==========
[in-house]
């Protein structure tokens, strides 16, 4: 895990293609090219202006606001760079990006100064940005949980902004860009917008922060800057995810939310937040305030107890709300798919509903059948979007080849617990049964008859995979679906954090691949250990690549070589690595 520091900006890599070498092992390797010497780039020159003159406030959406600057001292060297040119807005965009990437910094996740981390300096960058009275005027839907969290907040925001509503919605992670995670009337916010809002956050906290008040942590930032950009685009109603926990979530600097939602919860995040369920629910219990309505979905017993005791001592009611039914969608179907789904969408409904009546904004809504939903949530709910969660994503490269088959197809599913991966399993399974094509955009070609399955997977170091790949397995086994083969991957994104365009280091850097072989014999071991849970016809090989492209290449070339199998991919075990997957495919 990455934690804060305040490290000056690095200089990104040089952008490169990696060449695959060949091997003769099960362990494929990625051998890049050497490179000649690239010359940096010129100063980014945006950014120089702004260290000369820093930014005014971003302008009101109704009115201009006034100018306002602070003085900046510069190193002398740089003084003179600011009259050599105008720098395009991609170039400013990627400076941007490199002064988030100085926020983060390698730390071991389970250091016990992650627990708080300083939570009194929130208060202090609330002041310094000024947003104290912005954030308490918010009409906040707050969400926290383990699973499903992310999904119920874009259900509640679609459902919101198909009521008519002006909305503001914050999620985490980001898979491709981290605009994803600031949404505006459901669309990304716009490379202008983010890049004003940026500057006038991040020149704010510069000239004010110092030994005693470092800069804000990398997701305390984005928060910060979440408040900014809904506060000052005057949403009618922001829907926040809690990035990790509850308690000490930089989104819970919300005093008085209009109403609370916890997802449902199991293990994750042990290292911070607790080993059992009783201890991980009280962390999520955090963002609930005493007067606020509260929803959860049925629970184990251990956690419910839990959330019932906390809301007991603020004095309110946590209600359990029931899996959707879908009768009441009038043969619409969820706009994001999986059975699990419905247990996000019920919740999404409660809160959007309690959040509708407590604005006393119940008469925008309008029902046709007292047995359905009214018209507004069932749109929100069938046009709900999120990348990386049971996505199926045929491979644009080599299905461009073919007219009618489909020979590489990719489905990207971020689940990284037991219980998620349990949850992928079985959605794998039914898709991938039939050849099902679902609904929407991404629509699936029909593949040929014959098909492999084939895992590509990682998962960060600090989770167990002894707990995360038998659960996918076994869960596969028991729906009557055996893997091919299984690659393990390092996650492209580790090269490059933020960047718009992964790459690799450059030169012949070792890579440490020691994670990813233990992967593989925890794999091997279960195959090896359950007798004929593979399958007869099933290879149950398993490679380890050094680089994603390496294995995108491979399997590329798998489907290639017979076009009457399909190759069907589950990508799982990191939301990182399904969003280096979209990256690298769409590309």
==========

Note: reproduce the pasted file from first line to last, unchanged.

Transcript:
[in-house]
């Protein structure tokens, strides 16, 4: 895990293609090219202006606001760079990006100064940005949980902004860009917008922060800057995810939310937040305030107890709300798919509903059948979007080849617990049964008859995979679906954090691949250990690549070589690595 520091900006890599070498092992390797010497780039020159003159406030959406600057001292060297040119807005965009990437910094996740981390300096960058009275005027839907969290907040925001509503919605992670995670009337916010809002956050906290008040942590930032950009685009109603926990979530600097939602919860995040369920629910219990309505979905017993005791001592009611039914969608179907789904969408409904009546904004809504939903949530709910969660994503490269088959197809599913991966399993399974094509955009070609399955997977170091790949397995086994083969991957994104365009280091850097072989014999071991849970016809090989492209290449070339199998991919075990997957495919 990455934690804060305040490290000056690095200089990104040089952008490169990696060449695959060949091997003769099960362990494929990625051998890049050497490179000649690239010359940096010129100063980014945006950014120089702004260290000369820093930014005014971003302008009101109704009115201009006034100018306002602070003085900046510069190193002398740089003084003179600011009259050599105008720098395009991609170039400013990627400076941007490199002064988030100085926020983060390698730390071991389970250091016990992650627990708080300083939570009194929130208060202090609330002041310094000024947003104290912005954030308490918010009409906040707050969400926290383990699973499903992310999904119920874009259900509640679609459902919101198909009521008519002006909305503001914050999620985490980001898979491709981290605009994803600031949404505006459901669309990304716009490379202008983010890049004003940026500057006038991040020149704010510069000239004010110092030994005693470092800069804000990398997701305390984005928060910060979440408040900014809904506060000052005057949403009618922001829907926040809690990035990790509850308690000490930089989104819970919300005093008085209009109403609370916890997802449902199991293990994750042990290292911070607790080993059992009783201890991980009280962390999520955090963002609930005493007067606020509260929803959860049925629970184990251990956690419910839990959330019932906390809301007991603020004095309110946590209600359990029931899996959707879908009768009441009038043969619409969820706009994001999986059975699990419905247990996000019920919740999404409660809160959007309690959040509708407590604005006393119940008469925008309008029902046709007292047995359905009214018209507004069932749109929100069938046009709900999120990348990386049971996505199926045929491979644009080599299905461009073919007219009618489909020979590489990719489905990207971020689940990284037991219980998620349990949850992928079985959605794998039914898709991938039939050849099902679902609904929407991404629509699936029909593949040929014959098909492999084939895992590509990682998962960060600090989770167990002894707990995360038998659960996918076994869960596969028991729906009557055996893997091919299984690659393990390092996650492209580790090269490059933020960047718009992964790459690799450059030169012949070792890579440490020691994670990813233990992967593989925890794999091997279960195959090896359950007798004929593979399958007869099933290879149950398993490679380890050094680089994603390496294995995108491979399997590329798998489907290639017979076009009457399909190759069907589950990508799982990191939301990182399904969003280096979209990256690298769409590309």